Beck did acknowledge that social media postings could alarm the public, because many people have been cautious in South Los Angeles.

Whether “100 days, 100 night” is real or not, it does show a shift in the ways that gangs communicate. Years ago, gangs would travel into rival territory, exposing themselves to gunfire to complete a mission. They would also paint graffiti, disrespecting rival gangs.

Gangs using social media may be a result of gang injunctions, which prevents gangs from hanging out in public areas. It appears that gangs have turned to online interaction as a way to make their existence known. The aftermath of this homicide caused a reaction that has spread through several different areas in South Los Angeles.

This apparently has caused an increase in gang shootings. The frequency of these shootings, although linked to Peevy’s death, may also involve other unknown gang issues or unsettled issues.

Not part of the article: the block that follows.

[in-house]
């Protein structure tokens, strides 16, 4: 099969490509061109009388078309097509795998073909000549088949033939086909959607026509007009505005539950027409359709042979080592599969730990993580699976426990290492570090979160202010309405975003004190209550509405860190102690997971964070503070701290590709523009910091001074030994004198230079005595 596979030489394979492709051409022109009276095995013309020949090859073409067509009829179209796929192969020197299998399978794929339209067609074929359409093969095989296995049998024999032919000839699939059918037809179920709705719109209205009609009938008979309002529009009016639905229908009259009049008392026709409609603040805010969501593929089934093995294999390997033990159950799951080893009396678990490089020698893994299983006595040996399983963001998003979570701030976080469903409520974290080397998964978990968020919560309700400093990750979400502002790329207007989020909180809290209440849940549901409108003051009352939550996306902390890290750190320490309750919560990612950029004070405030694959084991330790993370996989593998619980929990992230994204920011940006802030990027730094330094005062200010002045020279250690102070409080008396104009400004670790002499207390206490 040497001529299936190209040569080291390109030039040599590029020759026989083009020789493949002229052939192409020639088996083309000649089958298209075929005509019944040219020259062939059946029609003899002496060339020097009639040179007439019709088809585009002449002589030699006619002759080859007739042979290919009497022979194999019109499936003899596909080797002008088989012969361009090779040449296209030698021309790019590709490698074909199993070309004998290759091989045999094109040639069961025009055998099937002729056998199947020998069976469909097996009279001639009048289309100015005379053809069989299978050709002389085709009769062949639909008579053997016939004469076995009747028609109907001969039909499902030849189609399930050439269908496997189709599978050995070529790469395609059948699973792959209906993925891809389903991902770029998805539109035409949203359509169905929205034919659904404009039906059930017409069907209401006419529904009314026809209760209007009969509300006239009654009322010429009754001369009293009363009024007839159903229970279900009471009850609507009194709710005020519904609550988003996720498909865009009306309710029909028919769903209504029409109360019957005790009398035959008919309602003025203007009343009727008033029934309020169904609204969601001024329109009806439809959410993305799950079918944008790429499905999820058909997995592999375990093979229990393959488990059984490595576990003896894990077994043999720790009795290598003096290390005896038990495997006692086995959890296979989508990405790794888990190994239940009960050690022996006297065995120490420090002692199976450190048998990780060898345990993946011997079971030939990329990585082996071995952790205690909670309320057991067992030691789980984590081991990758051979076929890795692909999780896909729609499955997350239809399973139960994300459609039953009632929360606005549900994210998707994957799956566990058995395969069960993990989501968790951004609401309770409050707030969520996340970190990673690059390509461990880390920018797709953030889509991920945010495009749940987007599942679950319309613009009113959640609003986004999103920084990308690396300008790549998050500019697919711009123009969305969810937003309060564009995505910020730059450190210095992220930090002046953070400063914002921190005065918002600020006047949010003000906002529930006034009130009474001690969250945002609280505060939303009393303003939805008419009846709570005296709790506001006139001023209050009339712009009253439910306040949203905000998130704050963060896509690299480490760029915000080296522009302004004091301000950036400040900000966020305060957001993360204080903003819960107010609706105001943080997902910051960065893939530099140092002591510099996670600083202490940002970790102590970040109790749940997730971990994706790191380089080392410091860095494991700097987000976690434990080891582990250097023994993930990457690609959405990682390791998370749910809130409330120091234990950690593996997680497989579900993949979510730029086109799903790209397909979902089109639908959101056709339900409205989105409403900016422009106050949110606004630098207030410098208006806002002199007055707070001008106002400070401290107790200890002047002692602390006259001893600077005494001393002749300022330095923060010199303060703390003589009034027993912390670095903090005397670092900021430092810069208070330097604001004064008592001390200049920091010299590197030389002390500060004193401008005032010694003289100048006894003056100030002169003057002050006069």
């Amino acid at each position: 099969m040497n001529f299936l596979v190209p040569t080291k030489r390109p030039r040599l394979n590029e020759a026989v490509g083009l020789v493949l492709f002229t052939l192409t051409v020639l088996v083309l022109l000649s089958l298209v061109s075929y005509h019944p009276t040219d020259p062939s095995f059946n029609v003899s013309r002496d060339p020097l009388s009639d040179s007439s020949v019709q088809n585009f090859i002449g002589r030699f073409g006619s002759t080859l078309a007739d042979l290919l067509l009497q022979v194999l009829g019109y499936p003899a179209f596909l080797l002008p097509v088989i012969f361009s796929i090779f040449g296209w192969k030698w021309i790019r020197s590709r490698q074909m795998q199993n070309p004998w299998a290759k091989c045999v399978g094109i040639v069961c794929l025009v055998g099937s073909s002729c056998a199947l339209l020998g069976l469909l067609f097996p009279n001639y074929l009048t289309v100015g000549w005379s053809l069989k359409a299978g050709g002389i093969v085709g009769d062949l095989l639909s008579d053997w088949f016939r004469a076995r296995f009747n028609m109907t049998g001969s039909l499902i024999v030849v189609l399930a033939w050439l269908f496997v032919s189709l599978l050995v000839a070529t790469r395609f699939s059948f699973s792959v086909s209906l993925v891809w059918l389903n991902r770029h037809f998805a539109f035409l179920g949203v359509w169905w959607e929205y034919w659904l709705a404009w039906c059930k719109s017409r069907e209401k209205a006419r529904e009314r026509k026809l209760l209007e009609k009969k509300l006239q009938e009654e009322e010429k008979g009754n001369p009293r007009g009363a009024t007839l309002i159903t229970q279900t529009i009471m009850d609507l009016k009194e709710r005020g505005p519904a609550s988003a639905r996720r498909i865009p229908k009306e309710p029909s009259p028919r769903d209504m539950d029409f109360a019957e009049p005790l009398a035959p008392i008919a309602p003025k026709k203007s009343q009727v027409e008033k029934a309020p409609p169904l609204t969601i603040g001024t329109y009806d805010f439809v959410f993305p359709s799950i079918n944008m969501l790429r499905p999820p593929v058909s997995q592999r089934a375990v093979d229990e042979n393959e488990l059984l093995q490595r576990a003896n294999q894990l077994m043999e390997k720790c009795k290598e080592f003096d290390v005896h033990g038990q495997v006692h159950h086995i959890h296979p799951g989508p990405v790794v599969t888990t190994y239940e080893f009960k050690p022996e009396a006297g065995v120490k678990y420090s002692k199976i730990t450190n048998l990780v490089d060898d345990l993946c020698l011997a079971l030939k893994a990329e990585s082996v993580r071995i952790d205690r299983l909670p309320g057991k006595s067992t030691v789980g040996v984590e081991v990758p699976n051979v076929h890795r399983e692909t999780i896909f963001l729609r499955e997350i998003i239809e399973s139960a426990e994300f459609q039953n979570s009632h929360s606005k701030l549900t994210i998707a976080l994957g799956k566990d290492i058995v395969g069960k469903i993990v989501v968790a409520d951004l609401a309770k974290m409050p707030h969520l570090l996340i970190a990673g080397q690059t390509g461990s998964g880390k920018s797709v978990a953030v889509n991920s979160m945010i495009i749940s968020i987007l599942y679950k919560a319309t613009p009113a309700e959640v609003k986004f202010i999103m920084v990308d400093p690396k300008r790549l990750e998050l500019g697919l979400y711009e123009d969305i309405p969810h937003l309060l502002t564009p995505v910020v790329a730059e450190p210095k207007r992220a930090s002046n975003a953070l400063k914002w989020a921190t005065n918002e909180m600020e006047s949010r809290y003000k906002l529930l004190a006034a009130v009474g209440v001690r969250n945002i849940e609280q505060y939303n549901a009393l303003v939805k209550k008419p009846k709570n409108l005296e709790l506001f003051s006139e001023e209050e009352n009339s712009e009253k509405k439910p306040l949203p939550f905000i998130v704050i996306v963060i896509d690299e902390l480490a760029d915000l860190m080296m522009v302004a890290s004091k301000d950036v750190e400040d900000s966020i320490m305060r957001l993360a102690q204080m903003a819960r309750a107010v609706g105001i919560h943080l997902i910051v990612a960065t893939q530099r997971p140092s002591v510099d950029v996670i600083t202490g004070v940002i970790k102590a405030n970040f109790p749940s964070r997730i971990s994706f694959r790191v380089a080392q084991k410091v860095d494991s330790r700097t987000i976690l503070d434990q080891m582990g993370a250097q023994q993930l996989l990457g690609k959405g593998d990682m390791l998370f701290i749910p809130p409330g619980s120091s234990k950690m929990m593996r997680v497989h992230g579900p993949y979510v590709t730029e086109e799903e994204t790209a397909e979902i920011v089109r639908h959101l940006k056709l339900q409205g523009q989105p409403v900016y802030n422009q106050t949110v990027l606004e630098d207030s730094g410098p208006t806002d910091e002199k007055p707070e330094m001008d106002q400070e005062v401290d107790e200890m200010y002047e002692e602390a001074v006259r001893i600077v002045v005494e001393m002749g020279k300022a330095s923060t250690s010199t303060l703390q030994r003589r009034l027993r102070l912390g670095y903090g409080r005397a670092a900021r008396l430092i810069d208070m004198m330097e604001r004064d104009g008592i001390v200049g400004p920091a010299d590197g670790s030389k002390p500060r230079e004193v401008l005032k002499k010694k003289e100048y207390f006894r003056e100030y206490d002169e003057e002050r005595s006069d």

LAPD Chief Charlie Beck acknowledged in a press conference Wednesday that the spike in gang activity over a relatively short period of time; but the chief did not attribute the situation to the 100 days, 100 nights shooting spree. Instead, he attributes it to a long-standing rivalry.

“We had a tough weekend, particularly in South Los Angeles,” Beck said. “We had four gang-related shootings that occurred in the 77th division over a short time period. All four of those shootings were supposedly related to an ongoing dispute between two street gangs that have been historic rivals for decades, Beck noted.

“I know that there has been a lot of media attention to the 100 days of violence posting. I think that, in all fairness, you can’t attribute a gang dispute that has been going on between two street gangs for as long as I have been a Los Angeles police officer to a series of social media postings.